**Categorical Data**

Data with a limited number of distinct values or categories (for example, gender or marital status). Also referred to as

**qualitative data**. Categorical variables can be string (alphanumeric) data or numeric variables that use numeric codes to represent categories (for example, 0 = Unmarried and 1 = Married). There are two basic types of categorical data:

**Nominal Data**. Categorical data where there is no inherent order to the categories. For example, a job category of sales is not higher or lower than a job category of marketing or research.**Ordinal Data**. Categorical data where there is a meaningful order of categories, but there is not a measurable distance between categories. For example, there is an order to the values high, medium, and low, but the "distance" between the values cannot be calculated.

**Scale Data**

Data measured on an interval or ratio scale, where the data values indicate both the order of values and the distance between values. For example, a salary of $72,195 is higher than a salary of $52,398, and the distance between the two values is $19,797. Also referred to as

**quantitative data**or continuous data.

**Measures for**

**Categorical Data**

For categorical data, the most typical summary measure is the number or percentage of cases in each category. The mode is the category with the greatest number of cases. For ordinal data, the median (the value at which half of the cases fall above and below) may also be a useful summary measure if there is a large number of categories.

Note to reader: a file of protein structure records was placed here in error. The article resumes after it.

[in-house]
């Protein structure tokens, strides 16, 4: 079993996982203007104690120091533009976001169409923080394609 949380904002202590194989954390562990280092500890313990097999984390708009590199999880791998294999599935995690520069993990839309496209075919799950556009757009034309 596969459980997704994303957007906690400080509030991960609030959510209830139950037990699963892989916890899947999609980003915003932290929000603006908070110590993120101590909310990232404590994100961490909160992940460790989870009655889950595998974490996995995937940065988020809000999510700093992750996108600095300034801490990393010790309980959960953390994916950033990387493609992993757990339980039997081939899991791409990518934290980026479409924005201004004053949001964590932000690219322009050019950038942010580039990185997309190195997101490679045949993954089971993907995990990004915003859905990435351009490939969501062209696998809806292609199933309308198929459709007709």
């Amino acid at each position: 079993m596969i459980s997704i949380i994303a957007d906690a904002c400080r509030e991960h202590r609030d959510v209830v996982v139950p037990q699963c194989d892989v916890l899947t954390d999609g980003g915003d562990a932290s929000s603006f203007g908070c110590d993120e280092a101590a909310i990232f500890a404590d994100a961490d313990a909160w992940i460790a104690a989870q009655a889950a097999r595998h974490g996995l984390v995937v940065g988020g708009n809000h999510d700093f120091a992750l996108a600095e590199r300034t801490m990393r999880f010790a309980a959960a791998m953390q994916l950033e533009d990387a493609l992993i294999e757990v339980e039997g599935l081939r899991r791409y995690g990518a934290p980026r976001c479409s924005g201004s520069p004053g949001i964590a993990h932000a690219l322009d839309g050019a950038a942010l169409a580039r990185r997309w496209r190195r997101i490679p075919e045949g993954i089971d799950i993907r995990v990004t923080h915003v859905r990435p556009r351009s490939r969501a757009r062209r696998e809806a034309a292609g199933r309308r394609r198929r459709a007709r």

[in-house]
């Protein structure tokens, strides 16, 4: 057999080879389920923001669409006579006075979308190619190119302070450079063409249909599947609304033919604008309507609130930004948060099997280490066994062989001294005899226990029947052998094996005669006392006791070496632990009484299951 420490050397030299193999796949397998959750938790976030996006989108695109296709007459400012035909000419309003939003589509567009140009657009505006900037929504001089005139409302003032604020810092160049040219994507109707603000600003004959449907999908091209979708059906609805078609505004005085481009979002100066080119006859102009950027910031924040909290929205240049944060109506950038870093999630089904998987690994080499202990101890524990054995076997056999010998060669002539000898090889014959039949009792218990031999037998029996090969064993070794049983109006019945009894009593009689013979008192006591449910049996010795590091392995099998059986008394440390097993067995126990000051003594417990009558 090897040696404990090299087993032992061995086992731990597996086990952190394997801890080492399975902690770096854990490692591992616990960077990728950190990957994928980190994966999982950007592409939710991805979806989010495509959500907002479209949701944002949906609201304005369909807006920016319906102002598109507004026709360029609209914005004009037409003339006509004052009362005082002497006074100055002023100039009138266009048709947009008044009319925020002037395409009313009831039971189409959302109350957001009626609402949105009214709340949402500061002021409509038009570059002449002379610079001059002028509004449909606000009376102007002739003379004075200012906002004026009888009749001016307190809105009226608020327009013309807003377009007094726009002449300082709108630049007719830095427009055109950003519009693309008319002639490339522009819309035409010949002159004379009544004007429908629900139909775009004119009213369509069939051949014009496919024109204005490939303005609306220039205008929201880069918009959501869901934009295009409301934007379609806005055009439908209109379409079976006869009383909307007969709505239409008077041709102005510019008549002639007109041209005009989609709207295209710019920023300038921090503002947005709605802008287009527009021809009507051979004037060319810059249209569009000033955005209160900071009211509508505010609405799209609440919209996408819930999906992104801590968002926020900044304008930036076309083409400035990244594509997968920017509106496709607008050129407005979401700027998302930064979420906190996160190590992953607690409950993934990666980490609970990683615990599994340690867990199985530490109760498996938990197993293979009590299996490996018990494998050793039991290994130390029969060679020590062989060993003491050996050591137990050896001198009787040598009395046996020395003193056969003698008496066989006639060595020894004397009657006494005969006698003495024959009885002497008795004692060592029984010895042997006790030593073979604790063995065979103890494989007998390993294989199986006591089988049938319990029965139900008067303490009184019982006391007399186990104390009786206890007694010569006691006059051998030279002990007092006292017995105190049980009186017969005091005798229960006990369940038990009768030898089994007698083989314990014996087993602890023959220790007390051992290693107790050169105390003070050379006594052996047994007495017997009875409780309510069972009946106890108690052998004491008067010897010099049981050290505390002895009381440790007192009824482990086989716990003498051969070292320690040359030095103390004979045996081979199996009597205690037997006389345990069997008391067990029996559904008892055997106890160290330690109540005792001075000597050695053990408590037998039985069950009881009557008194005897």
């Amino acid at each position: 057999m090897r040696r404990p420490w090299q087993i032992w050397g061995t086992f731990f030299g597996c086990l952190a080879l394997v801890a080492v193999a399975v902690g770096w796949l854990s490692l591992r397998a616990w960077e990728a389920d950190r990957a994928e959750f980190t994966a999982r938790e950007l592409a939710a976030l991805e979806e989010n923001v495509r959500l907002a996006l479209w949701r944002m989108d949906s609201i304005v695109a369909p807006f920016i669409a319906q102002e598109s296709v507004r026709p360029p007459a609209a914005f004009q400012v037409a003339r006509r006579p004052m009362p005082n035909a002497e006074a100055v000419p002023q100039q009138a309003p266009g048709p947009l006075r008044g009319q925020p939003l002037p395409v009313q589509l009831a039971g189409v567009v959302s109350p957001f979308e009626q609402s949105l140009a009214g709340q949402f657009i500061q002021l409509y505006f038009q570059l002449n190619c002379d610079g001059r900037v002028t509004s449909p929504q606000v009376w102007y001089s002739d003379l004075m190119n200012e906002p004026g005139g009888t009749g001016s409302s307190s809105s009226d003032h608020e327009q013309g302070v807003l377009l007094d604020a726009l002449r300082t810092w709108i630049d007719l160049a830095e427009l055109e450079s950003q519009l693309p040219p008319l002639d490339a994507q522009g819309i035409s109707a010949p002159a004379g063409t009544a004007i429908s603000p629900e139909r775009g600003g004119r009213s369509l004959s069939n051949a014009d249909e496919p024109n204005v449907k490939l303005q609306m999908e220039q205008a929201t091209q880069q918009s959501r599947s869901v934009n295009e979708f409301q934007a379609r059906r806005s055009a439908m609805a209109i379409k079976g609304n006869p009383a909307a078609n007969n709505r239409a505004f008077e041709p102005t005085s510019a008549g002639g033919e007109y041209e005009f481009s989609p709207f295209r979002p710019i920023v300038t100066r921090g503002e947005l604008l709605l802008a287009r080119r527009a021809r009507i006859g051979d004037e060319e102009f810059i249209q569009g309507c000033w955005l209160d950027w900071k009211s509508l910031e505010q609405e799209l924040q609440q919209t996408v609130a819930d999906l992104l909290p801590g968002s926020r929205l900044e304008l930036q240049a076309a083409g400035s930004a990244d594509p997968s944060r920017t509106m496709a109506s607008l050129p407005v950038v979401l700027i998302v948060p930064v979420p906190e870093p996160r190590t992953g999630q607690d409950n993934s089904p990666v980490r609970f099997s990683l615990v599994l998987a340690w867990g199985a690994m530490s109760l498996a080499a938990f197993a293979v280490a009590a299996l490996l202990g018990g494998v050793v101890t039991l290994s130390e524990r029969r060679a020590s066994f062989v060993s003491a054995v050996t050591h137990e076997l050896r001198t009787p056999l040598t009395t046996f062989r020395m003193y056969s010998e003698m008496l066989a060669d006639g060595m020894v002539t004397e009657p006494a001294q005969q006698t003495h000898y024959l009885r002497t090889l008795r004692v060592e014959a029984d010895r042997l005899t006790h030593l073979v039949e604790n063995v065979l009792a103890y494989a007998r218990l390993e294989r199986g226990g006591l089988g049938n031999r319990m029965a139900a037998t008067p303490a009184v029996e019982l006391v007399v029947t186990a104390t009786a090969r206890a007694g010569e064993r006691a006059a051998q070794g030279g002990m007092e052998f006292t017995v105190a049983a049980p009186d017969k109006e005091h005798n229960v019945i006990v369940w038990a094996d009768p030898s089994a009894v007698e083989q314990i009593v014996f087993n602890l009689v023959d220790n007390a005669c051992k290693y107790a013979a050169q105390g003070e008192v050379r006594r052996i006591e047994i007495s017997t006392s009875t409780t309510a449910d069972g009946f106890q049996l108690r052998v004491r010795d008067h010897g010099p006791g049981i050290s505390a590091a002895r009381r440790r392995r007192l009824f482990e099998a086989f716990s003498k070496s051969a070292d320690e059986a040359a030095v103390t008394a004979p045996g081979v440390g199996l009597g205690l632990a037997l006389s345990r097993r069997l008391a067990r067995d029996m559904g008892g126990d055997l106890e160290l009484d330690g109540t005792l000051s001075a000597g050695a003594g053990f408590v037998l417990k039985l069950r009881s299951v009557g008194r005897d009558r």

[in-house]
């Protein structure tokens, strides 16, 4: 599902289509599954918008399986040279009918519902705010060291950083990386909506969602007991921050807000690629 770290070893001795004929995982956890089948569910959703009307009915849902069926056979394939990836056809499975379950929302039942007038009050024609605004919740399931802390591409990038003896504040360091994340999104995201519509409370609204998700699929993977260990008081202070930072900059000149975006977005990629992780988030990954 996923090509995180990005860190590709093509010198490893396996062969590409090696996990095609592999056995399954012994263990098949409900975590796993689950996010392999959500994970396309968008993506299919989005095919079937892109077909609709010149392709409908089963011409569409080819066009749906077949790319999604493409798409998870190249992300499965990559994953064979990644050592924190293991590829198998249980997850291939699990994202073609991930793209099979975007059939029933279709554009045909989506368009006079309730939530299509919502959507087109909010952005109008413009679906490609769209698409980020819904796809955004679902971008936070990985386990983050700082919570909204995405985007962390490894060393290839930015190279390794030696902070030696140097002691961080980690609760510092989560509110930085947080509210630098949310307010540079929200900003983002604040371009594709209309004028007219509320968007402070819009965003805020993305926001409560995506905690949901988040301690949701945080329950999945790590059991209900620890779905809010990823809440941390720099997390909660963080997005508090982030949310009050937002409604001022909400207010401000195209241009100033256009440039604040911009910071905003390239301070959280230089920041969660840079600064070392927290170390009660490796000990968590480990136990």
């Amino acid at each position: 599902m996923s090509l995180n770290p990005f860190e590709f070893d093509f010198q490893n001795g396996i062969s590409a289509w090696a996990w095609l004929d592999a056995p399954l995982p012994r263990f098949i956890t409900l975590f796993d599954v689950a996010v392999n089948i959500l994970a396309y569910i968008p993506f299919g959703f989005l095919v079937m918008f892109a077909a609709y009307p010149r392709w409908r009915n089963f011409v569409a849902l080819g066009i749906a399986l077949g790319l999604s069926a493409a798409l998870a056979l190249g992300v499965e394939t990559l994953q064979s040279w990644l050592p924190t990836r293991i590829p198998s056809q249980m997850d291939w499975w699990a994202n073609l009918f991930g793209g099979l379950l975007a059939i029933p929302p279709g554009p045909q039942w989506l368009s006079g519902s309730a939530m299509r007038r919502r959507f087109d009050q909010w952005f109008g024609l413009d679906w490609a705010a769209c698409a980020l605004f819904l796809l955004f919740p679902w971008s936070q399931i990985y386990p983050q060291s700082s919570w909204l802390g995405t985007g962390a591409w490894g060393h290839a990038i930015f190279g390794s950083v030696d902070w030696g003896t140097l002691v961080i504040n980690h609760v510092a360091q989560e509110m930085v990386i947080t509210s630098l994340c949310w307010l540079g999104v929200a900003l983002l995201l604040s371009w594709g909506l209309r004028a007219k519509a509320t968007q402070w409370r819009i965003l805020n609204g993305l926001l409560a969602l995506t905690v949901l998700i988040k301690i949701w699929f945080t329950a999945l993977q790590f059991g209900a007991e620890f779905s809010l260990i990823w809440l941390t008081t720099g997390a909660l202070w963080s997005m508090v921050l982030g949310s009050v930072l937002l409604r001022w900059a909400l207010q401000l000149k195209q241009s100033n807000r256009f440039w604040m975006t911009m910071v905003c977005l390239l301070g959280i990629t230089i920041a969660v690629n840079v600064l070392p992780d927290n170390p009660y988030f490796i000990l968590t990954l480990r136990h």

In SPSS, the Frequencies procedure produces frequency tables that display both the number and percentage of cases for each observed value of a variable.

**Measures for Scale Variables**

There are many summary measures available for scale variables, including:

• Measures of central tendency. The most common measures of central tendency are the mean (arithmetic average) and median (value at which half the cases fall above and below).

• Measures of dispersion. Statistics that measure the amount of variation or spread in the data include the standard deviation, minimum, and maximum.

**Mean vs. Median**

The mean is the numerical average, the median is the central point of the value at which hald the cases fall above and below. The value difference between mean and median indicates the shape of data distribution. For example, in the sample of personal income data, there is usually a large difference between the mean and the median. The mean may be about 25,000 greater than the median, indicating that the values are not normally distributed. In SPSS, this can be visually checked in the distribution with a histogram. In the histogram, the data may show that the majority of cases are clustered at the lower end of the scale, with most falling below 100,000. There are, however, a few cases in the 500,000 range and beyond (too few to even be visible without modifying the histogram). These high values for only a few cases have a significant effect on the mean but little or no effect on the median, making the median a better indicator of central tendency in this example.

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